“These files conclusively prove that Iran is brazenly lying when it said it never had a nuclear weapons program,” Mr. Netanyahu said, pointing to copies of what he said were 55,000 printed pages and 183 compact discs.
He said Israel had passed the information on to the United States, which “can vouch for its authenticity.”
Mr. Netanyahu said that Iran had intensified its efforts to hide evidence of its weapons program after signing the nuclear deal in 2015, and in 2017 moved its records to a secret location in Tehran that looked like “a dilapidated warehouse.”
“Few Iranians knew where it was, very few,” Mr. Netanyahu said proudly. “And also a few Israelis.”
The senior Israeli official, who spoke on the condition of anonymity to discuss a secret mission, said that Israel’s Mossad intelligence service discovered the warehouse in February 2016, and had the building under surveillance since then.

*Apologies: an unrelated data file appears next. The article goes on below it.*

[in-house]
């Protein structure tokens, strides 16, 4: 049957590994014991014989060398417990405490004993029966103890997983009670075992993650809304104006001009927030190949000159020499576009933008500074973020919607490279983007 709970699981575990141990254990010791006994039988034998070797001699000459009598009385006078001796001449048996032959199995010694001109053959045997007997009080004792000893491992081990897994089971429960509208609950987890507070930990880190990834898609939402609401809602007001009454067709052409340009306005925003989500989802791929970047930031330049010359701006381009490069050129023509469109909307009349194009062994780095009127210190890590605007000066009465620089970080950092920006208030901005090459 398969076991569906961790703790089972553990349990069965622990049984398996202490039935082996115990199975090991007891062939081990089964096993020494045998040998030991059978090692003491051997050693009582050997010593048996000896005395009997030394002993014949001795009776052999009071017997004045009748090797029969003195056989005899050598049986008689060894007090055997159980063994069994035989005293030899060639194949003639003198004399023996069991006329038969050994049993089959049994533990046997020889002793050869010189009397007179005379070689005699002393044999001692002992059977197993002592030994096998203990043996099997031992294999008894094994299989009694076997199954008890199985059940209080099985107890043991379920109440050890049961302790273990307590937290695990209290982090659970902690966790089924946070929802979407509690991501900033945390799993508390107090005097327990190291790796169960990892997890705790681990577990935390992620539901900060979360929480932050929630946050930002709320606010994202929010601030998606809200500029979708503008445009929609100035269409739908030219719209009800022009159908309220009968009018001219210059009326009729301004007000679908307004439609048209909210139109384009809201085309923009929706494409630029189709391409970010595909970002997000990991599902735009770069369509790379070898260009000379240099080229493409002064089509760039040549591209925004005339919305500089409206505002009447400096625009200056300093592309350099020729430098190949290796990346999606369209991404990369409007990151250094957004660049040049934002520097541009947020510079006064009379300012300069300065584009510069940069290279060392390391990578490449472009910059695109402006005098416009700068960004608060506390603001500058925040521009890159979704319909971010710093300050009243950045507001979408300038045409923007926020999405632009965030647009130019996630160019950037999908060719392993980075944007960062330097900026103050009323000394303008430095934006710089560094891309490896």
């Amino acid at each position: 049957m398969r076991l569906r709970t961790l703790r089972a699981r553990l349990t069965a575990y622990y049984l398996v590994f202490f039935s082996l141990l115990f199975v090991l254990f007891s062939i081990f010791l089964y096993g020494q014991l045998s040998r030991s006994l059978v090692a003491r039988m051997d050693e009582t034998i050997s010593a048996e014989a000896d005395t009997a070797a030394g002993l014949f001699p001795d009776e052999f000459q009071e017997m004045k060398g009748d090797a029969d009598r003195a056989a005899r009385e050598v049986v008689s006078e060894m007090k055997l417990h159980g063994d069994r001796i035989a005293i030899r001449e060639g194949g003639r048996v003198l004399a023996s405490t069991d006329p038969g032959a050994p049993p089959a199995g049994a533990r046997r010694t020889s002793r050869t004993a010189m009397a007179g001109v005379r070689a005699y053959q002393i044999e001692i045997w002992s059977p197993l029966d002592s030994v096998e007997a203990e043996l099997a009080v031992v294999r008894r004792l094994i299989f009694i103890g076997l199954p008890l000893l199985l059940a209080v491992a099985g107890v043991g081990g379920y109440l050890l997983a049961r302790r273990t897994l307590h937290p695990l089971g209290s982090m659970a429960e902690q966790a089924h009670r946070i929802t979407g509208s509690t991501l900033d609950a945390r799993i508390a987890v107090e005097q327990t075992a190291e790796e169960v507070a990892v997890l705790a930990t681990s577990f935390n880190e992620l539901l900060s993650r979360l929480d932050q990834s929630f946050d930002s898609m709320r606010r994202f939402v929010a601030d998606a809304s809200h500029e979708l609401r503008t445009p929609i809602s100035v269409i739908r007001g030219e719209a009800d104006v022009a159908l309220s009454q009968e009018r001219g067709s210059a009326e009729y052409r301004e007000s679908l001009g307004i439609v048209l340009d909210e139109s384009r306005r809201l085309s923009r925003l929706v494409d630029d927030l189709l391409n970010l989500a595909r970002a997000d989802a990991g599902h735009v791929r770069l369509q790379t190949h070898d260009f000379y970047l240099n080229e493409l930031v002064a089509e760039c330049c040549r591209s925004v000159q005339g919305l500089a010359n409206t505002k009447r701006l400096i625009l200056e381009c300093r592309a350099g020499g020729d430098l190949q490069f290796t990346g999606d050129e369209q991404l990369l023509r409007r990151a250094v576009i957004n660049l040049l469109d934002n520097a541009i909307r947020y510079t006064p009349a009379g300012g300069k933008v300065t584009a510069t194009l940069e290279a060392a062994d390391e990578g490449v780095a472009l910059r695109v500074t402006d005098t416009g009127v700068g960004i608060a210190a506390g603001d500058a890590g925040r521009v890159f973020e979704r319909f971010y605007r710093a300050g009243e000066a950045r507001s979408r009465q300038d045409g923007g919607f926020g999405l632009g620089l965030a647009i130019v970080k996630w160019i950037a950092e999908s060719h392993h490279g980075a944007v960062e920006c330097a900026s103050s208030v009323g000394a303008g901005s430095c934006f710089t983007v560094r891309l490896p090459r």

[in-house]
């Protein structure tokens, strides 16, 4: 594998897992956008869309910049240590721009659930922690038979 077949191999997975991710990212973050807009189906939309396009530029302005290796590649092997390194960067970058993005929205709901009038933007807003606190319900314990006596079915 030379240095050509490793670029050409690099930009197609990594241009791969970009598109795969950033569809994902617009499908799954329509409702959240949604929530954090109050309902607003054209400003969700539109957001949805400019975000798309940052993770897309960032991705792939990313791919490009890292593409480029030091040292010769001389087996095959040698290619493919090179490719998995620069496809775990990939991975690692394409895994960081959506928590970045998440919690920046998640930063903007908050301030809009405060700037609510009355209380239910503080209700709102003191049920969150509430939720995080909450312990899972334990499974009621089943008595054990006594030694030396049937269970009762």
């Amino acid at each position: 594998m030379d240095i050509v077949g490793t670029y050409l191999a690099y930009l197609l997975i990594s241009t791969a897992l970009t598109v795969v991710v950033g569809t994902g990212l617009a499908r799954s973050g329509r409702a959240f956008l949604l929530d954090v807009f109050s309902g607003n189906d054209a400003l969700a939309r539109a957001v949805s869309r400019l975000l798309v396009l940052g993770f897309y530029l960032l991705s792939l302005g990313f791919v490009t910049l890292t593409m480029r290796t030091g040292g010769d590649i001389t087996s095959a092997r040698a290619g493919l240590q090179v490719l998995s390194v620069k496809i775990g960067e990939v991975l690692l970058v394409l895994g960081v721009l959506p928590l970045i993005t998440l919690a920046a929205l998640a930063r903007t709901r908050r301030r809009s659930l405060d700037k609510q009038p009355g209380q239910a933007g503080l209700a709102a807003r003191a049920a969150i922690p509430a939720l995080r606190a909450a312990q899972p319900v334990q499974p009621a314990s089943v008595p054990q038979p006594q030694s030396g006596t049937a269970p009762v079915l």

Mossad operatives broke into the building one night last January, removed the original documents and smuggled them back to Israel the same night, the official said.
Mr. Trump was informed of the operation by the Mossad chief, Yossi Cohen, on a visit to Washington in January, the official said. The official attributed the delay in making the material public to the time it took to analyze the documents, the vast majority of which were in Persian.
But the Iranian program to design and build nuclear weapons was hardly a secret; its existence was the reason that the United States, under President George W. Bush and then President Barack Obama, moved to block it. Both presidents said publicly that Iran had a bomb project underway, and the United States mounted, with Israel, a vast covert program to undermine the Iranian effort with one of the world’s most sophisticated cyberattacks.